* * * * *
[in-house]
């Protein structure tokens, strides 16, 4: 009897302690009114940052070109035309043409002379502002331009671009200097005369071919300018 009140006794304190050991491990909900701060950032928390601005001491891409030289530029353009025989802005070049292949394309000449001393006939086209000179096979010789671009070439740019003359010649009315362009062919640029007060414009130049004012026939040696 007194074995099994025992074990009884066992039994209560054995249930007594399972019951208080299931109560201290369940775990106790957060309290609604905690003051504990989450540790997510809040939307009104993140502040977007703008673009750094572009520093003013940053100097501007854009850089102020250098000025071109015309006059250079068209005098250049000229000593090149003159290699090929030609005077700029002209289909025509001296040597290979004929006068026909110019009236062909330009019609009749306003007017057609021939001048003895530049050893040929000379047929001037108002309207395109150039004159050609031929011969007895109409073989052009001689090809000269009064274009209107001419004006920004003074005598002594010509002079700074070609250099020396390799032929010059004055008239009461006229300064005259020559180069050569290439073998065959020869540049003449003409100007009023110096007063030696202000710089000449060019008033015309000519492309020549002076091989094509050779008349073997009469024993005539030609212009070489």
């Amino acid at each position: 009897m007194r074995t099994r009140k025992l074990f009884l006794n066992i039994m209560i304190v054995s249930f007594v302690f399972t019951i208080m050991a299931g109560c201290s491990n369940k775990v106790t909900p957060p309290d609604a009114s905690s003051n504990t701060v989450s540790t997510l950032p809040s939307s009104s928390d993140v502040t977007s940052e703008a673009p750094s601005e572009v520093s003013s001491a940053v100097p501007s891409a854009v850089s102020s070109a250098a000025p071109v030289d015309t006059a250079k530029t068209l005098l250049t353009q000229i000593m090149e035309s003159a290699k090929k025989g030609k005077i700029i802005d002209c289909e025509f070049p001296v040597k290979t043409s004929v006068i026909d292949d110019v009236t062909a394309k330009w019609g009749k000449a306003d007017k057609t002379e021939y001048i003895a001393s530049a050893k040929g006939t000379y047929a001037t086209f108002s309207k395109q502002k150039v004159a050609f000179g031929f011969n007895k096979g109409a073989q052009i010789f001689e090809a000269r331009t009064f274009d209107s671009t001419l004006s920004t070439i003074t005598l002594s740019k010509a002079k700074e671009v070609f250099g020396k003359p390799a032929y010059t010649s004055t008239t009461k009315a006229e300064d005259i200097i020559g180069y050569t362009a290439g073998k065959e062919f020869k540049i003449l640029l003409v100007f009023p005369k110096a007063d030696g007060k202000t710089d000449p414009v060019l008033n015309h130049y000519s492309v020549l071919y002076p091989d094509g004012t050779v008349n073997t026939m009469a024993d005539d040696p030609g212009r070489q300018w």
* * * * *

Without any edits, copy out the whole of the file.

[in-house]
């Protein structure tokens, strides 16, 4: 009897302690009114940052070109035309043409002379502002331009671009200097005369071919300018 009140006794304190050991491990909900701060950032928390601005001491891409030289530029353009025989802005070049292949394309000449001393006939086209000179096979010789671009070439740019003359010649009315362009062919640029007060414009130049004012026939040696 007194074995099994025992074990009884066992039994209560054995249930007594399972019951208080299931109560201290369940775990106790957060309290609604905690003051504990989450540790997510809040939307009104993140502040977007703008673009750094572009520093003013940053100097501007854009850089102020250098000025071109015309006059250079068209005098250049000229000593090149003159290699090929030609005077700029002209289909025509001296040597290979004929006068026909110019009236062909330009019609009749306003007017057609021939001048003895530049050893040929000379047929001037108002309207395109150039004159050609031929011969007895109409073989052009001689090809000269009064274009209107001419004006920004003074005598002594010509002079700074070609250099020396390799032929010059004055008239009461006229300064005259020559180069050569290439073998065959020869540049003449003409100007009023110096007063030696202000710089000449060019008033015309000519492309020549002076091989094509050779008349073997009469024993005539030609212009070489």
């Amino acid at each position: 009897m007194r074995t099994r009140k025992l074990f009884l006794n066992i039994m209560i304190v054995s249930f007594v302690f399972t019951i208080m050991a299931g109560c201290s491990n369940k775990v106790t909900p957060p309290d609604a009114s905690s003051n504990t701060v989450s540790t997510l950032p809040s939307s009104s928390d993140v502040t977007s940052e703008a673009p750094s601005e572009v520093s003013s001491a940053v100097p501007s891409a854009v850089s102020s070109a250098a000025p071109v030289d015309t006059a250079k530029t068209l005098l250049t353009q000229i000593m090149e035309s003159a290699k090929k025989g030609k005077i700029i802005d002209c289909e025509f070049p001296v040597k290979t043409s004929v006068i026909d292949d110019v009236t062909a394309k330009w019609g009749k000449a306003d007017k057609t002379e021939y001048i003895a001393s530049a050893k040929g006939t000379y047929a001037t086209f108002s309207k395109q502002k150039v004159a050609f000179g031929f011969n007895k096979g109409a073989q052009i010789f001689e090809a000269r331009t009064f274009d209107s671009t001419l004006s920004t070439i003074t005598l002594s740019k010509a002079k700074e671009v070609f250099g020396k003359p390799a032929y010059t010649s004055t008239t009461k009315a006229e300064d005259i200097i020559g180069y050569t362009a290439g073998k065959e062919f020869k540049i003449l640029l003409v100007f009023p005369k110096a007063d030696g007060k202000t710089d000449p414009v060019l008033n015309h130049y000519s492309v020549l071919y002076p091989d094509g004012t050779v008349n073997t026939m009469a024993d005539d040696p030609g212009r070489q300018w």